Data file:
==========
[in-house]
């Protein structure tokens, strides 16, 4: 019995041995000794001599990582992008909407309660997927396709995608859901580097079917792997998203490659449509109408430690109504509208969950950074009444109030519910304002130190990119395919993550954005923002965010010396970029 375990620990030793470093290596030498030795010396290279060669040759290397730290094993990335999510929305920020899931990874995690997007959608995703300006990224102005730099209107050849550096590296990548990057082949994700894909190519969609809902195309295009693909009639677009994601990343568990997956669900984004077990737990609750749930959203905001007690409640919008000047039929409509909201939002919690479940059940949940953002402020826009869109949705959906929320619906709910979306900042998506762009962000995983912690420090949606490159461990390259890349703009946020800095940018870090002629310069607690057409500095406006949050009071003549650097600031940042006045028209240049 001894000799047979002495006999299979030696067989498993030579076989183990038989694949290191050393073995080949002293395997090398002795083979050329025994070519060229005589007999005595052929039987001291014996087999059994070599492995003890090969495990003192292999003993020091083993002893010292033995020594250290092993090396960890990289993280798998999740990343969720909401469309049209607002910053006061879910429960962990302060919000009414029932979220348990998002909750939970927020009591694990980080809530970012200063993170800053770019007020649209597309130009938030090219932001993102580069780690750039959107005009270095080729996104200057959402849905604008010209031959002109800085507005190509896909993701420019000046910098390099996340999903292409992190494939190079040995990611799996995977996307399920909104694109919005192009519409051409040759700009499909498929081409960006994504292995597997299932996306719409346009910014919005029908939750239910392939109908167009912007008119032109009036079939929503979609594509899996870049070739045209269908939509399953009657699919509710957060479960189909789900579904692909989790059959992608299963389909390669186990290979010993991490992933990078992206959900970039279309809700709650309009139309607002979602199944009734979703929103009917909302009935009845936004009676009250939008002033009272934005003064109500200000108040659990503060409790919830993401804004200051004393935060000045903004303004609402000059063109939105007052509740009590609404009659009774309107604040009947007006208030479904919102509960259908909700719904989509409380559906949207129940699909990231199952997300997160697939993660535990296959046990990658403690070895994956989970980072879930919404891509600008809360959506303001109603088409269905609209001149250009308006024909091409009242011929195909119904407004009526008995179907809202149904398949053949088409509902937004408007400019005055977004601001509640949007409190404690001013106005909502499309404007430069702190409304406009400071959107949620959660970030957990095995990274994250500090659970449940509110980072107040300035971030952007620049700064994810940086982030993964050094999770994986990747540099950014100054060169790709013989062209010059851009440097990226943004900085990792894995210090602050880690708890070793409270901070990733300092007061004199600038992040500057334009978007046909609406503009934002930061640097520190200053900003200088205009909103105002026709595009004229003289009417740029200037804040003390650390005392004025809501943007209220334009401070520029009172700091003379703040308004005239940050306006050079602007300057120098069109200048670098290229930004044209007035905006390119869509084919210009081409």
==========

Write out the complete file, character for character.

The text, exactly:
[in-house]
């Protein structure tokens, strides 16, 4: 019995041995000794001599990582992008909407309660997927396709995608859901580097079917792997998203490659449509109408430690109504509208969950950074009444109030519910304002130190990119395919993550954005923002965010010396970029 375990620990030793470093290596030498030795010396290279060669040759290397730290094993990335999510929305920020899931990874995690997007959608995703300006990224102005730099209107050849550096590296990548990057082949994700894909190519969609809902195309295009693909009639677009994601990343568990997956669900984004077990737990609750749930959203905001007690409640919008000047039929409509909201939002919690479940059940949940953002402020826009869109949705959906929320619906709910979306900042998506762009962000995983912690420090949606490159461990390259890349703009946020800095940018870090002629310069607690057409500095406006949050009071003549650097600031940042006045028209240049 001894000799047979002495006999299979030696067989498993030579076989183990038989694949290191050393073995080949002293395997090398002795083979050329025994070519060229005589007999005595052929039987001291014996087999059994070599492995003890090969495990003192292999003993020091083993002893010292033995020594250290092993090396960890990289993280798998999740990343969720909401469309049209607002910053006061879910429960962990302060919000009414029932979220348990998002909750939970927020009591694990980080809530970012200063993170800053770019007020649209597309130009938030090219932001993102580069780690750039959107005009270095080729996104200057959402849905604008010209031959002109800085507005190509896909993701420019000046910098390099996340999903292409992190494939190079040995990611799996995977996307399920909104694109919005192009519409051409040759700009499909498929081409960006994504292995597997299932996306719409346009910014919005029908939750239910392939109908167009912007008119032109009036079939929503979609594509899996870049070739045209269908939509399953009657699919509710957060479960189909789900579904692909989790059959992608299963389909390669186990290979010993991490992933990078992206959900970039279309809700709650309009139309607002979602199944009734979703929103009917909302009935009845936004009676009250939008002033009272934005003064109500200000108040659990503060409790919830993401804004200051004393935060000045903004303004609402000059063109939105007052509740009590609404009659009774309107604040009947007006208030479904919102509960259908909700719904989509409380559906949207129940699909990231199952997300997160697939993660535990296959046990990658403690070895994956989970980072879930919404891509600008809360959506303001109603088409269905609209001149250009308006024909091409009242011929195909119904407004009526008995179907809202149904398949053949088409509902937004408007400019005055977004601001509640949007409190404690001013106005909502499309404007430069702190409304406009400071959107949620959660970030957990095995990274994250500090659970449940509110980072107040300035971030952007620049700064994810940086982030993964050094999770994986990747540099950014100054060169790709013989062209010059851009440097990226943004900085990792894995210090602050880690708890070793409270901070990733300092007061004199600038992040500057334009978007046909609406503009934002930061640097520190200053900003200088205009909103105002026709595009004229003289009417740029200037804040003390650390005392004025809501943007209220334009401070520029009172700091003379703040308004005239940050306006050079602007300057120098069109200048670098290229930004044209007035905006390119869509084919210009081409």